The company was incorporated in 1910 in the names of James Jaques and Harry Francis Jaques, with a nominal capital of £5,000, half being preferential and half being ordinary shares. Of that 2,500 preferential and 1950 ordinary were issued, the capital being £4,450. The shareholders were H.F. Jaques, £1,750 preference and £1,950 ordinary; Mrs. Jaques £500 preference and A.H. Lawson, £250 preference. On January 21, 1929, a further £1,450 ordinary and £850 preference shares were allotted to H.F. Jaques in respect of the conveyance of a piece of land on which the factory stood and which had never been conveyed, for the handing over to the company of that piece of land, Mr. Palmer said, Mr. Jaques had now a worthless piece of paper.

At November 1919, there was a surplus on the profit and loss account of £8,654, besides a reserve of £2,784 for excess profits duty and a general reserve of £1,200. The capital stood at £2,150. For the twelve months ending with that balance sheet sales were £45,571, labour cost £7,581, representing 16.64 per cent, the gross profit was £8,138 (17.86 per cent), and the net profit was £2,829. Figures for succeeding years were as follows. To September, 1920 (ten months), Sales £40, 119, gross profit 5.58 per cent, net loss £1,789 after paying income tax and director’s salaries £756 and a dividend of £136, the surplus to the appropriation account being £6,728; May 1921 (eight months), sales £23,346 gross profit 1.83 per cent, net loss £2,433 after income tax and director’s salaries £421 had been paid and the sum of £1,316 creditor for excess profits duty repayable, and £1,168 over reserved for excess profits duty, the surplus to appropriation account being £7,021; to May 31, 1922 (period in which the fire occurred) gross profit, 1.96 per cent., net loss £2,365, after directors’ salaries £600 and income tax paid, also a loss of £1,190 on the fire account. £1,597 was recovered from the excess profits duty and £1,200 was taken from general reserve, showing a credit. A small dividend of £120 was paid and the surplus was £6,402. To September, 1923 the 16 months trading showed a gross profit of 12.45 per cent., and after the payment of £778 as directors’ salaries there was a net loss of £228. In the next twelve months after paying £601 as directors’ salaries there was a gross profit of 11.64 per cent., the net profit being £754, and the surplus £3,998. To September, 1925, the gross profit was 8 per cent., a net loss of £4, the directors having been paid £431. The surplus was reduced to £3,305. To September, 1926, gross profit 8 per cent., net loss £49, directors £600, dividends £87, surplus, £2,720. September, 1927, gross profit 5.84 per cent., directors’ salaries £600, net loss £732, dividends £120, bonus to directors £418, special depreciation £985. reducing surplus to £442. To April, 1928, the seven months showed gross profit 11.31 per cent., director’s payments £450, net profit £591, bonus to directors £114, surplus increased to £1,847. September, 1928 (five months), gross profit 9 per cent., net loss £91, directors £300, surplus £765. September, 1929, gross profit, 8.64 per cent., directors £650, bad debts, Jaques and Horrell, £967 written off, loss £1,781, dividend £15, bonus to directors £114, surplus became a deficiency of £1, 126. To May, 1930, gross profit 10.28 per cent., bad debt, Jaques and Horrell mostly £987, directors £433, net loss £2,001. The total loss at Manchester and Rushden was £2,307.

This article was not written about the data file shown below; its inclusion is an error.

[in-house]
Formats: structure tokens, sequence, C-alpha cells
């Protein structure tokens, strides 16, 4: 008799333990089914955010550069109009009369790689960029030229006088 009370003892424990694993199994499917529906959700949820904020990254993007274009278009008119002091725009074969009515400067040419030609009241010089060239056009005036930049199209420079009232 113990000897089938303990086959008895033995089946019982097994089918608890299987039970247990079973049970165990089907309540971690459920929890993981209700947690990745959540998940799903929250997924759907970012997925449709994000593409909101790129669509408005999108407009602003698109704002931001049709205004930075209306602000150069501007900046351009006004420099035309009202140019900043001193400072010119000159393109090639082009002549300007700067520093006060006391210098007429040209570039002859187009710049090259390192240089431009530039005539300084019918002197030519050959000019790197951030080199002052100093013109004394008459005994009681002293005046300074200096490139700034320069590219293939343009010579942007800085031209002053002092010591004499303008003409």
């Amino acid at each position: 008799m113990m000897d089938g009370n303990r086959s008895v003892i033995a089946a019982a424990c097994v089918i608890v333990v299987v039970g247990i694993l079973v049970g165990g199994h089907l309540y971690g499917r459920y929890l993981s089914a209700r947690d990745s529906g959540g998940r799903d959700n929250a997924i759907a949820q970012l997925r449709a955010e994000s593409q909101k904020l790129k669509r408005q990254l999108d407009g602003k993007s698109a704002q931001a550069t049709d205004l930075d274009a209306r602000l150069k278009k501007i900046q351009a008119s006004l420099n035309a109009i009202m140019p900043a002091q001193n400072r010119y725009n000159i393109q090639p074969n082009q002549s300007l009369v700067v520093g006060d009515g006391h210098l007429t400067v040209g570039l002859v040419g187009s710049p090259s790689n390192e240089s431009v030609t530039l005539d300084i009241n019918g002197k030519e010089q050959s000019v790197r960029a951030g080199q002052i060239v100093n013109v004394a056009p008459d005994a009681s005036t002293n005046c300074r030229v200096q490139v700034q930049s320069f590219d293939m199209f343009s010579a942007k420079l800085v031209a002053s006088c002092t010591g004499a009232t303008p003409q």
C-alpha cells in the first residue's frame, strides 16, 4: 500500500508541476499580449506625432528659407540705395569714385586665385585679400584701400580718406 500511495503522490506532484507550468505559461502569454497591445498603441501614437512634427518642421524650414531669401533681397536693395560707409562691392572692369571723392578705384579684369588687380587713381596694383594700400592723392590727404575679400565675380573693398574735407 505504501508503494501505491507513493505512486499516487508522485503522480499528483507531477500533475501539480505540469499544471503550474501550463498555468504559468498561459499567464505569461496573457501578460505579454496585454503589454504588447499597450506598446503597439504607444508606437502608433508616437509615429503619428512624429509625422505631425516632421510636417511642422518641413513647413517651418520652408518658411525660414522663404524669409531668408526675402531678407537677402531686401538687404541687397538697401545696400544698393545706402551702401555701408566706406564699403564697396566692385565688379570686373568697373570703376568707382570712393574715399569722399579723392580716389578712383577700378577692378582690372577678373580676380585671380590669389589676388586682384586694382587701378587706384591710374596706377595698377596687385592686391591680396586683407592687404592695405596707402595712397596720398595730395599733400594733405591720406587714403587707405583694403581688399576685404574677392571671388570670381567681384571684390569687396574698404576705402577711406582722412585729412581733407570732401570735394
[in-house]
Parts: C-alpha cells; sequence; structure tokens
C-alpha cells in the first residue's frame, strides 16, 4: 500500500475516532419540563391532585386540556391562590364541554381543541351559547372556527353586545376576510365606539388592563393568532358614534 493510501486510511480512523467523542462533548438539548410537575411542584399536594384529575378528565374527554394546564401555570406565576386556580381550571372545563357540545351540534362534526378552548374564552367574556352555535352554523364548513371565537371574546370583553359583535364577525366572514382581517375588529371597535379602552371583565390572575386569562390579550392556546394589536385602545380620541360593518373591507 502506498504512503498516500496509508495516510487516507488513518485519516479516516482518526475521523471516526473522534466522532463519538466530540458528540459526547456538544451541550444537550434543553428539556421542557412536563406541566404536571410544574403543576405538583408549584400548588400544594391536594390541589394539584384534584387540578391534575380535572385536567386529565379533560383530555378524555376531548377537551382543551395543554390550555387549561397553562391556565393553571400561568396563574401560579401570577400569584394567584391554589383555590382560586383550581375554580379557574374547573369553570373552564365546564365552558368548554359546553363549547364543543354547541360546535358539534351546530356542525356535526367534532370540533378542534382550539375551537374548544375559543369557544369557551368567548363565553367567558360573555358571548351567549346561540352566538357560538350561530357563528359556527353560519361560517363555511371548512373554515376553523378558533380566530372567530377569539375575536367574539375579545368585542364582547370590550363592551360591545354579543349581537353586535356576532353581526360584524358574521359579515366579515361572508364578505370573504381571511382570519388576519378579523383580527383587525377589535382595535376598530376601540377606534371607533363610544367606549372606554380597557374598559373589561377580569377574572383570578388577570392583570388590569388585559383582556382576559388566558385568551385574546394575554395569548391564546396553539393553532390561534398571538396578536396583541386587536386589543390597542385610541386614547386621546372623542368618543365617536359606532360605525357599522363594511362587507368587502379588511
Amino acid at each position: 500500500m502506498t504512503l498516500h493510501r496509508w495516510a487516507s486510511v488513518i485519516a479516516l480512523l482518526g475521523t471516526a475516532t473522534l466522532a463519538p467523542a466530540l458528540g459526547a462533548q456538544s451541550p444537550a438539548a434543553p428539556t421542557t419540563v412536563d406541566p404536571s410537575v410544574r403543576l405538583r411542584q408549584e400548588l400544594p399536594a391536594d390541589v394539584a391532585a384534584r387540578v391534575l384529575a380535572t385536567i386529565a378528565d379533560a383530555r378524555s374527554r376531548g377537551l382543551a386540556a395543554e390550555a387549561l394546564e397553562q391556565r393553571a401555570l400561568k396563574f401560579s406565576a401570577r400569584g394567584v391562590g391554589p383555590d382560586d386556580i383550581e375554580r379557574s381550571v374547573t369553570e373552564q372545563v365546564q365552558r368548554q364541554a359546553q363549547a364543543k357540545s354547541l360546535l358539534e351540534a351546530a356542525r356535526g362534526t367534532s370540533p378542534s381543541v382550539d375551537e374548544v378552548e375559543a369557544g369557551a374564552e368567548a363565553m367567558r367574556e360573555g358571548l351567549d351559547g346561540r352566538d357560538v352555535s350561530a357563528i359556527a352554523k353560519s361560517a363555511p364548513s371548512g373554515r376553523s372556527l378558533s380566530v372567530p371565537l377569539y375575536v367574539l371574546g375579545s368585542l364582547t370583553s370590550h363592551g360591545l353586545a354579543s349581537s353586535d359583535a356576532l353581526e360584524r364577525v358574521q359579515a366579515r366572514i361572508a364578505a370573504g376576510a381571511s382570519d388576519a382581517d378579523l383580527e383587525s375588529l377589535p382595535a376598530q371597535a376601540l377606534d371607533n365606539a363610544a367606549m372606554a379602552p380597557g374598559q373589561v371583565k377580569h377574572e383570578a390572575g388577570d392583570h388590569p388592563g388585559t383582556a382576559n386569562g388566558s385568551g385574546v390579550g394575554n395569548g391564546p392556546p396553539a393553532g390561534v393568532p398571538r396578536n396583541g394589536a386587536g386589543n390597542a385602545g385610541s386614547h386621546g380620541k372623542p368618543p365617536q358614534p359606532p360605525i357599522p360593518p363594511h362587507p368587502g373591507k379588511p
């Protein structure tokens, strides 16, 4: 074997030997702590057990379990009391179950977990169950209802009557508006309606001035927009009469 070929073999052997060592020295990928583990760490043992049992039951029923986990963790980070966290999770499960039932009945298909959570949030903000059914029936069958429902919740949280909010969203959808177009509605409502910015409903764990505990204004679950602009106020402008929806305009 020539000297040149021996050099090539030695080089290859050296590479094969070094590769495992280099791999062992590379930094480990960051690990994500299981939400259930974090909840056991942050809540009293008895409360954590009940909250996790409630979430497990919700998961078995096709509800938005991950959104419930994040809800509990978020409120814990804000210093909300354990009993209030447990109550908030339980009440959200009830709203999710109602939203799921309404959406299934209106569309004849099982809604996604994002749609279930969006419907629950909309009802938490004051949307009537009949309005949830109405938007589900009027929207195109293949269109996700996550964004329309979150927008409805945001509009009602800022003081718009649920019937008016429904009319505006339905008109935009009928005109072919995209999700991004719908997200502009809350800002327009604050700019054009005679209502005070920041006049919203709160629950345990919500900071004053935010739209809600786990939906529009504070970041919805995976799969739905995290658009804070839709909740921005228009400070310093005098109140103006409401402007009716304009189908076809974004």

“Thoroughly Dissatisfied”

Mr. Palmer said that the gross profit had been hardly sufficient, and in many cases much under what it should have been.

In reply to a creditor, Mr. Palmer said there was no intention of continuing. It would be a case of liquidation.

Mr. H. Ingle was assured that the bonuses paid to directors had come out of profits and not capital.

Mr. Roberts said that anything paid when there was no profits had been disallowed and surcharged.

“Mr. Jaques is thoroughly dissatisfied with trade as it is.” Mr. Palmer said. “He does not anticipate much future for business in this way of manufacturing boots. He does not wish to continue; therefore a reconstruction scheme is beyond him absolutely.

Information about the company “Jaques and Horrell” was given at the request of Mr. A.W. Head. Mr. Roberts said that that matter was never more than an arrangement between the two firms over shipping different classes of goods to the same customers and saving expenses under shipping. They found that that necessitated registering in Canada of a company. It was merely a book-keeping concern, and was being wound up as it had been a loss. Mr. Jaques was bearing his portion, namely one third.

“It looks as if the creditors will get something in the region of 10/- in the £,” Mr. Palmer said. “Creditors are never to be congratulated, but it is well to feel that there is something substantial. The company have gone on and drained everything, collecting all book debts and leaving the creditors with a factory full of leased machinery.

The resolution passed at the meeting of shareholders was confirmed and a committee of inspection was appointed, being Messrs. A. W. Head (England Smith), H. Ingle, and W. L. Claridge.